Abundance and Character of Organic Carbon in Cretaceous Rocks of Central Texas
S. M. Clark and S. I. Dworkin
Cretaceous rocks in central Texas exhibit a wide range of organic carbon content. Because one of the basic tenants of organic geochemistry states that significant accumulation of organic matter will not occur in well-oxygenated aqueous environments, the changing abundance of sedimentary organic material in Cretaceous rocks probably reflects changes in marine and terrestrial conditions on Earth. Such climatic changes could be driven by variations in temperature, atmospheric composition, sea level, nutrient abundance, seawater circulation patterns, seawater chemistry, or orbital variations. This study will document the abundance and character of sedimentary organic matter in Cretaceous rocks of central Texas with the goal of reconstructing temporal changes in the environmental, chemical, and depositional conditions responsible for organic carbon accumulation.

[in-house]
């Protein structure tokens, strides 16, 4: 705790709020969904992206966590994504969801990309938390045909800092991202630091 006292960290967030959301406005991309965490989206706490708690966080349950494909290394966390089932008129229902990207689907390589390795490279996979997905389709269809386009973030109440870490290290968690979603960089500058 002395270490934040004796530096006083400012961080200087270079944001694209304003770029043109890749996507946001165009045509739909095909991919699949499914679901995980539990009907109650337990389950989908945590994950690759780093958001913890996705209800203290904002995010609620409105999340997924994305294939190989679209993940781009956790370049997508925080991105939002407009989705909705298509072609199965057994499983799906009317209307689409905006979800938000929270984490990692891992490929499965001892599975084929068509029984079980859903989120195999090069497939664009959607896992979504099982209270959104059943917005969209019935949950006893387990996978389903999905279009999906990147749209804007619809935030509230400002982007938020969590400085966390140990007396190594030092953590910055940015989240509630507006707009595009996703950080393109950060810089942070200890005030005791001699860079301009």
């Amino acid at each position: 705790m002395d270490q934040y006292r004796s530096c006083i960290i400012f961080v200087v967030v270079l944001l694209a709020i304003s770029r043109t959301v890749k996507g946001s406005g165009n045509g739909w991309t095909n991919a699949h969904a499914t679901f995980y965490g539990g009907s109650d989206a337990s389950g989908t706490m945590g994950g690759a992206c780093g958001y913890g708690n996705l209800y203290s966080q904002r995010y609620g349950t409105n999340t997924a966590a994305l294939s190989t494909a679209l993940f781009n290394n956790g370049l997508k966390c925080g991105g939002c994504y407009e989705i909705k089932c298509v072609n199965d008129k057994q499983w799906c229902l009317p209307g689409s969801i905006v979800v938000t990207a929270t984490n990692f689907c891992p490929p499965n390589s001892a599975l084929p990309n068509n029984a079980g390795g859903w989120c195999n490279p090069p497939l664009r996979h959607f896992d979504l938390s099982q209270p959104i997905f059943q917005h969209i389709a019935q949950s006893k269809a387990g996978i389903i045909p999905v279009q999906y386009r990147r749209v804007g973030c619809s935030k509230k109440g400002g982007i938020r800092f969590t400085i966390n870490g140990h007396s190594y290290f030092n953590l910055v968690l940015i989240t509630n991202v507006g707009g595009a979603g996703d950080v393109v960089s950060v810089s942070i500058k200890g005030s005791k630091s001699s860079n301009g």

Organic carbon content ranges from .2 to over 1.5 weight percent. Rocks from the Eagle Ford group have the highest amount of organic carbon and are probably correlative with oceanic anoxic event II. C/N ratios range from 5 to over 25. The C/N ratios are low in the Grayson and Pearsall formations whereas high C/N ratios are characteristic of the Walnut Clay and Lake Waco formations. High C/N ratios maybe indicative of terrestrial organic matter input or unusual organic matter production or preservation during oceanic anoxic events. Carbon isotope ratios of organic matter range from –28.8 to –22.7 ‰ (PDB) with lower values occurring in the middle-Cretaceous. Lastly, δ15N of organic matter ranges between –0.5 and 5 ‰ (AIR) with most organic matter hovering between 1 to 3‰.
AAPG Search and Discover Article #90087 © 2008 AAPG/SEG Student Expo, Houston, Texas